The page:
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NEWS ADMIN

Mahamad Rodzi Abdul Ghani

DATE

25/08/2003

NEWS PROVIDER

Mahamad Rodzi Abdul Ghani

NEWS SOURCE

Business Times

CATEGORY

HEADLINE

Pledge to establish common sustainable production
August 23 2003 - INTERNATIONAL palm oil players consisting of producers,buyers and non-governmental organisations (NGOs) have pledged theircooperation towards establishing a common stand in promoting sustainableproduction of palm oil.

Malaysian Palm Oil Association chief executive M.R. Chandran said all theplayers agree that a common code of conduct and practice has to bedeveloped, agreed and implemented.

This code of conduct will be signed by all the players in a letter ofintent which will be ready by year-end.

Subsequently, this code will become a charter for players to abide with aswell as demonstrate their committment to promote sustainable palm oilproduction, Chandran told reporters in Kuala Lumpur yesterday.

Chandran had earlier chaired and closed the inaugural Roundtable onSustainable Palm Oil.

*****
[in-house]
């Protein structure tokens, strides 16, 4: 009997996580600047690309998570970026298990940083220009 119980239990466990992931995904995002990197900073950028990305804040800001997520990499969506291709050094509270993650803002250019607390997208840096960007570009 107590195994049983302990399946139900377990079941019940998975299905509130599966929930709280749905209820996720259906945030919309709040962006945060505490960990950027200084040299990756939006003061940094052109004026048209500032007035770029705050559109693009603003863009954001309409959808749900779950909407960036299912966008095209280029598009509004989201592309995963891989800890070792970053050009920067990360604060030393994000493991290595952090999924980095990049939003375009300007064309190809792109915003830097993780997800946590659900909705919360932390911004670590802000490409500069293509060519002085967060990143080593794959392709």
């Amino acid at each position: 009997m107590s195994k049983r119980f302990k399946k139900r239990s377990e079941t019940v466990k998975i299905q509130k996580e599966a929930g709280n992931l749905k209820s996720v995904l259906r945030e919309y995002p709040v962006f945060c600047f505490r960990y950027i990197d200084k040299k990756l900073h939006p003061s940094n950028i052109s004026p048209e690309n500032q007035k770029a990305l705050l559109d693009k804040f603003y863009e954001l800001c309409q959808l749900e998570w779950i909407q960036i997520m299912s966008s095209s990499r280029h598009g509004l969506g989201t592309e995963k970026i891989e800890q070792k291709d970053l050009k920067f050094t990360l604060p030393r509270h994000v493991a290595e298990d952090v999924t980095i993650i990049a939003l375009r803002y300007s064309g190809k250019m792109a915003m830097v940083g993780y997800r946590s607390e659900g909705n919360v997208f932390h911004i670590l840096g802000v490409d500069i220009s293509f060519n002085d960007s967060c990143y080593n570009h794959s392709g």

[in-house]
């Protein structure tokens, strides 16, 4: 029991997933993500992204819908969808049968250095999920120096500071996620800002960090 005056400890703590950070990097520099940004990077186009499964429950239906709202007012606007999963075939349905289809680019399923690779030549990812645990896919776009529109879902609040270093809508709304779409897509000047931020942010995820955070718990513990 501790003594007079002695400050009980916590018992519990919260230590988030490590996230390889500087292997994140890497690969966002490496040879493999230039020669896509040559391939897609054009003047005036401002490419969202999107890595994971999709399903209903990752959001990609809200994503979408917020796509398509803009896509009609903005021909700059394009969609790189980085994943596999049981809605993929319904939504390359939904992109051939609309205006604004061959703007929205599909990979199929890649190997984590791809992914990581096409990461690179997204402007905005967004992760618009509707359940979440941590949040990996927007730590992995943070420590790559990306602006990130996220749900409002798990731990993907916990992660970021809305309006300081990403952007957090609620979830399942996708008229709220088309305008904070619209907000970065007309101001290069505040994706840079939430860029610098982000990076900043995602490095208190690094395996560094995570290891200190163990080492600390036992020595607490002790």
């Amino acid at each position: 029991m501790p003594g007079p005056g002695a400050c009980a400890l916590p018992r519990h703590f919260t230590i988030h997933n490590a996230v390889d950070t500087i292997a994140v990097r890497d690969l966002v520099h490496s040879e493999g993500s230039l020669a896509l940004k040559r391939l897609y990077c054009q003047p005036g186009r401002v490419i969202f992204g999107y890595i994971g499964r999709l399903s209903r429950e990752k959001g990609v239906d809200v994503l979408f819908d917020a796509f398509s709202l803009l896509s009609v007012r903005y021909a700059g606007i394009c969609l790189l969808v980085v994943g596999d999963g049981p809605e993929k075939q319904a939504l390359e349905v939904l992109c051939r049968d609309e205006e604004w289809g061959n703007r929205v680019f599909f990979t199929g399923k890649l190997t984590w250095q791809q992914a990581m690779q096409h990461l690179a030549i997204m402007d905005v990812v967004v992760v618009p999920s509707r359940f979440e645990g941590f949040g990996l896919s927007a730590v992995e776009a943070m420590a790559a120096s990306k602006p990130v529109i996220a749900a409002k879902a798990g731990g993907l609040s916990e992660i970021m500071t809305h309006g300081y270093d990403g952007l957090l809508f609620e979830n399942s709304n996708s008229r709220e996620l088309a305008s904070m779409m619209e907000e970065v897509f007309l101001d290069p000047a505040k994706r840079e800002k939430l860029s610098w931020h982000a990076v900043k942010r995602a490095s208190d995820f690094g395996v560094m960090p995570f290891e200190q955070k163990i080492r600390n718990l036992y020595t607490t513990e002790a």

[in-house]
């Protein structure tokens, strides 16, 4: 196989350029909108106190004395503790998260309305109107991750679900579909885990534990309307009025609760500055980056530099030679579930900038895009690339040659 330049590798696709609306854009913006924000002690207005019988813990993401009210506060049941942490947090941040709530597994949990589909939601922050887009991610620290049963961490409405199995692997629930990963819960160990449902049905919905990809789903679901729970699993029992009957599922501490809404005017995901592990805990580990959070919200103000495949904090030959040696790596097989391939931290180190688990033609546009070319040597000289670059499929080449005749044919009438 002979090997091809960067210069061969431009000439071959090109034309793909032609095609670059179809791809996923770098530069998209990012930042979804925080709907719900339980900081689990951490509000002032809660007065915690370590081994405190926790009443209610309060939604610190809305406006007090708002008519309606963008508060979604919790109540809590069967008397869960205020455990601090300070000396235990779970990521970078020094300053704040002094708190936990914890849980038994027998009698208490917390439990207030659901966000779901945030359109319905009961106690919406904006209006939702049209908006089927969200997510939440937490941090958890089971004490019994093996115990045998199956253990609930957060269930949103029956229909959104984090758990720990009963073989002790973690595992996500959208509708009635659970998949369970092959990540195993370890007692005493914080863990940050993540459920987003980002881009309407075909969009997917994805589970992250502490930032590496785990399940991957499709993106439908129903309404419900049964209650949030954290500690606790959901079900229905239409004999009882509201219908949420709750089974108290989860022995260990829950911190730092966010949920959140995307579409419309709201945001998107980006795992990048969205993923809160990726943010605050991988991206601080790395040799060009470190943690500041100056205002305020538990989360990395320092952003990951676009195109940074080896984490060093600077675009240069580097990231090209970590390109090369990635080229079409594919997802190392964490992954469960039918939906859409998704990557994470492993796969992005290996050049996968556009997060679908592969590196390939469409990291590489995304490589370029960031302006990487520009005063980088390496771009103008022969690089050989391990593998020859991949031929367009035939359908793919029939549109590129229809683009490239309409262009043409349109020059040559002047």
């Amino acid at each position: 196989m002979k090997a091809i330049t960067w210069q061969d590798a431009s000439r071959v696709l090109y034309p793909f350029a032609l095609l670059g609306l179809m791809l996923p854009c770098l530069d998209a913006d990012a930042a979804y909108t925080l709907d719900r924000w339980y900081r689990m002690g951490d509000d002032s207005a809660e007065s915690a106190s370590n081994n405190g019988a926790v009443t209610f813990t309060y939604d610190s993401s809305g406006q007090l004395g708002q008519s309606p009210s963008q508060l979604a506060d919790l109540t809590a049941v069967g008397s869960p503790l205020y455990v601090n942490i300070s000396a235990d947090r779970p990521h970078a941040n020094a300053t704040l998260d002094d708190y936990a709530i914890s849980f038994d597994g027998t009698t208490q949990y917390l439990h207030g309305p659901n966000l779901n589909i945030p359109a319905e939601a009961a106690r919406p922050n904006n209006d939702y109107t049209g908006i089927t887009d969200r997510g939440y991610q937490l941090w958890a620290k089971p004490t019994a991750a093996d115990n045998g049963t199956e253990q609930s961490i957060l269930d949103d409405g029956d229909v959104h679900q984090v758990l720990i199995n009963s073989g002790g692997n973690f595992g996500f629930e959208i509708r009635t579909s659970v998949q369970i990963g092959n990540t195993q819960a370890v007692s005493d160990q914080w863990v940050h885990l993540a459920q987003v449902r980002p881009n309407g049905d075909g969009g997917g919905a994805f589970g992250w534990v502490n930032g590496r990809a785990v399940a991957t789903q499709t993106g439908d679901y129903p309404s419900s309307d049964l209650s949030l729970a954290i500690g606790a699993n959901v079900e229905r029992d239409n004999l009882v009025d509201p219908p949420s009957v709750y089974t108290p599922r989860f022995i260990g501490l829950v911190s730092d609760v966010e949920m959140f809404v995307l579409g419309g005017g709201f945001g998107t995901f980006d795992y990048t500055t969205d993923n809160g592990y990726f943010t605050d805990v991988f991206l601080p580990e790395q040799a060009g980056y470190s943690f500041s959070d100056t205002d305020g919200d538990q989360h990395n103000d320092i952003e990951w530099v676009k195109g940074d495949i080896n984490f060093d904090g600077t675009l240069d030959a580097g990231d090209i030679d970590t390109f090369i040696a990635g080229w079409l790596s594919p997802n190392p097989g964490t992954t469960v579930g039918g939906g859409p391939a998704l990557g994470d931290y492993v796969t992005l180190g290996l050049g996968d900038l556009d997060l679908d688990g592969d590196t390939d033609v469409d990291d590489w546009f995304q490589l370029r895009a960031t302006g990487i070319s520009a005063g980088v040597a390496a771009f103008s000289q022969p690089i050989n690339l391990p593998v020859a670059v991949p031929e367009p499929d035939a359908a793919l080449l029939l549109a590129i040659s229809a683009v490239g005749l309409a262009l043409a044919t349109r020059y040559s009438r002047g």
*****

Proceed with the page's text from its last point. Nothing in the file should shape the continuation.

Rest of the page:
The two-day forum which ended yesterday was launched by the association’schairman and Kumpulan Guthrie Bhd’s group chief executive Tan Sri AbdulKhalid Ibrahim.

The roundtable is the initiative of both Anglia Oils and Sainsbury of theUK, Malaysia’s Golden Hope Plantations Bhd and the Malaysian Palm OilAssociation, Migros of Switzerland, Unilever of the Netherlands and theWorld Wildlife Fund of Switzerland.

The roundtable was attended by 203 participants from 16 countries acrossfive continents from the entire palm oil supply chain.

As a first major step towards promoting sustainably produced palm oil, theentire supply chain agrees on a common management criteria forplantations, forest conversion, land tenure in the establishment of newplantations, procurement methods and verification processes.

At present, many misconceptions and misunderstandings arise in theindustry.

Environmentalists, for example, worry that palm oil cultivation destroysthe forest when actually the situation does not take place in Malaysia.

Another example is that some NGOs view palm oil planting methods in Ghanaas sustainable but Malaysia, on the other hand, does not carry out thebest agricultural practices.

Chandran added that the participation by the World Wildlife Fund Malaysiais a good sign as it would be able to influence 33,000 other NGOs in theworld on palm oil’s sustainability.

The organisation is a science-based NGO which carries out extensivestudies before presenting its views on palm oil and is not emotional likesome other NGOs, Chandran said.